Two years ago, when he sealed a deal to buy the Chicago Reader and Washington City Paper, Creative Loafing chief executive Ben Eason was on the cusp of his biggest move ever — creating a Tampa-based company that would be the country's second-largest alternative newspaper chain.
Today, Eason faces a Tampa bankruptcy judge and is fighting to retain control of the company his family founded more than 30 years ago.
"A lot of people want to say, 'coulda, shoulda, woulda,' " said Eason, admitting that borrowing $40 million to buy the two publications right before the newspaper industry crashed was bad timing. "But July in 2007 was the peak of consumer confidence. It was a completely different media and economic environment."
The latest challenge Eason faces is a hearing today on the rules for an Aug. 25 auction set up to help cut the company's debt, made possible when the largest creditor, New York hedge fund Atalaya Capital Management, agreed to reduce the amount of its loan from $30 million to $12 million.
Now that an auction is at hand, Eason fears Atalaya could pay itself back the lion's share of any bid it makes, allowing the hedge fund to pledge more than any competitor, including him, could afford for Creative Loafing's six newspapers. Representatives for Atalaya did not return calls for comment.
"What you'll see is the judge grappling with a core issue: How do you preside over a fair auction where one of the bidders has an advantage that would cause others not to bid," said Eason, who is working with past investor BIA Digital Partners to help fund his bid. "It's like pulling money out of one pocket and putting it into another."
Since Creative Loafing filed for bankruptcy in September, Eason has struggled for control of the company with Atalaya.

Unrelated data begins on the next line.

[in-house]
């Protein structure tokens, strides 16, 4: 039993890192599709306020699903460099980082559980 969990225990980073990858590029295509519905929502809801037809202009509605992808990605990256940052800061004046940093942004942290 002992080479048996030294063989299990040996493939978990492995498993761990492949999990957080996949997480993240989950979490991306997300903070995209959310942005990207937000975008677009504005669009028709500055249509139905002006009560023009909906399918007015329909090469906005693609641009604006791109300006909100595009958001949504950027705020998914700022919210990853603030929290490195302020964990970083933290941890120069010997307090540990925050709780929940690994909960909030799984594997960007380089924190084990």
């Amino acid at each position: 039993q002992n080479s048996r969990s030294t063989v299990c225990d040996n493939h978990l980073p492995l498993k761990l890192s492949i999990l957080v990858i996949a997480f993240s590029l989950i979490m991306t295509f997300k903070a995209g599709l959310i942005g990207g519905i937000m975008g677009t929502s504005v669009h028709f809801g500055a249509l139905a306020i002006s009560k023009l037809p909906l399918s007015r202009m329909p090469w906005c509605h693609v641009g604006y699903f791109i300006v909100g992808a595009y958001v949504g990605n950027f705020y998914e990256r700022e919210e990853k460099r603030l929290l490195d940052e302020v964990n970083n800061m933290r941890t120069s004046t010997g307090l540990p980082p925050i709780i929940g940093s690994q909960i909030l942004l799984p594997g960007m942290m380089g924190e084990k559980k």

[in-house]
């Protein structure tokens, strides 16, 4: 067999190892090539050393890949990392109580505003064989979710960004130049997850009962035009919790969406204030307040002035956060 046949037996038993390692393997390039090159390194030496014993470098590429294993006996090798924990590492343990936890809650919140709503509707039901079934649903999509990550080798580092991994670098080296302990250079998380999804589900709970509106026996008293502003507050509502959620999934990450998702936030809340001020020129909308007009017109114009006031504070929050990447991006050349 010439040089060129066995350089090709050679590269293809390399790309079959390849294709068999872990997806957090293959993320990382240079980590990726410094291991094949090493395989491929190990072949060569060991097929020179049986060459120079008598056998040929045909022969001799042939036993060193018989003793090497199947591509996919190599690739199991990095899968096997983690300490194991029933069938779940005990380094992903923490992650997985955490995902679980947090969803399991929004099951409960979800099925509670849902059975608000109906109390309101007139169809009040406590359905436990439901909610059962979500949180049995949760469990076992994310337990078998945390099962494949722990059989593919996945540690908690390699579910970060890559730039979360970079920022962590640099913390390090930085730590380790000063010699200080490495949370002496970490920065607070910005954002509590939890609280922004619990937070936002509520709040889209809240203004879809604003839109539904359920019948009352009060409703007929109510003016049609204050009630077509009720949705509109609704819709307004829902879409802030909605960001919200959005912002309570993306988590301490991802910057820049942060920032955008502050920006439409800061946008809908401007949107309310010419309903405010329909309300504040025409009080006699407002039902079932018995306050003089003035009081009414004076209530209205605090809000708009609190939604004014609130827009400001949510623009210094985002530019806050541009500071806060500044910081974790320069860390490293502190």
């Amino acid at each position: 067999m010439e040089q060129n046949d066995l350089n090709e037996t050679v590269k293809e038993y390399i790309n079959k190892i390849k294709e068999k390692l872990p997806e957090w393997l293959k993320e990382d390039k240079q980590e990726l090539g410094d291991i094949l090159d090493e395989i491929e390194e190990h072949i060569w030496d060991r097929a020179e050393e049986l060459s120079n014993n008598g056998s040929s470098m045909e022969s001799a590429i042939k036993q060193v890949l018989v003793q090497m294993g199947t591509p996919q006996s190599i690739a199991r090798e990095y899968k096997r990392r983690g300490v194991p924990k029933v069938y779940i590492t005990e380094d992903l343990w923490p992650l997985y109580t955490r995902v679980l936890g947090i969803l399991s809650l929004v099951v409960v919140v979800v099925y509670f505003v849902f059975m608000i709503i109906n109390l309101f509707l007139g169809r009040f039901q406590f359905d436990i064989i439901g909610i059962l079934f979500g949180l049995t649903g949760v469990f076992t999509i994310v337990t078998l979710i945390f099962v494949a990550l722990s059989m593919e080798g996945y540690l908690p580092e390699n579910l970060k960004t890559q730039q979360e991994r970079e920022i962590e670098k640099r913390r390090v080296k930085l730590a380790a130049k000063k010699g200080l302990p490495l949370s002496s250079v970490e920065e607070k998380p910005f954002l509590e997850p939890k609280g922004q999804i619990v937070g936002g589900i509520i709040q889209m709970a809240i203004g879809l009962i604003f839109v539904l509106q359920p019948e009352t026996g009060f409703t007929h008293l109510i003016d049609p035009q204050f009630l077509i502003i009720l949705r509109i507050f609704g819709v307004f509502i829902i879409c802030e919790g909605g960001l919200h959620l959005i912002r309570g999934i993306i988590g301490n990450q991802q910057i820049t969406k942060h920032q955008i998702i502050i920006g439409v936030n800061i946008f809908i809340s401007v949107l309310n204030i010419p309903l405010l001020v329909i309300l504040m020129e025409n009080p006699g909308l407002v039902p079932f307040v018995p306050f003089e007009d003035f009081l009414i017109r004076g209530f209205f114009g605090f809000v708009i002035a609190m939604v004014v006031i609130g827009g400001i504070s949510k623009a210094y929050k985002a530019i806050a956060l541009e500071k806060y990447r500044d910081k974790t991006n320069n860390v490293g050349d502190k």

In March, a bankruptcy judge decided against handing Atalaya outright control of the chain — which has newspapers in Tampa, Sarasota, Atlanta and Charlotte, N.C., along with Washington and Chicago — insisting they develop a reorganization plan together.
Now both will likely face off again during the auction, where Atalaya has already presented a "stalking horse" bid of $2 million. And, depending on the framework decided by the judge, any interested company could join the bidding.
John Sugg worked at the Tampa newspaper, then called the Weekly Planet, for six years before leaving for Atlanta's Creative Loafing in 2001, where he worked until resigning last year. And as a current stockholder who expects to lose money when the auction is completed, Sugg insisted the company's current crisis is rooted in Eason's uneven management style and a habit of keeping the company in debt.
"It was a foolish and reckless decision to buy these papers," said Sugg.
Indeed, the chain has implemented several rounds of cost cutting and staff reductions, most recently laying off senior editor and longtime music authority Eric Snider in Tampa.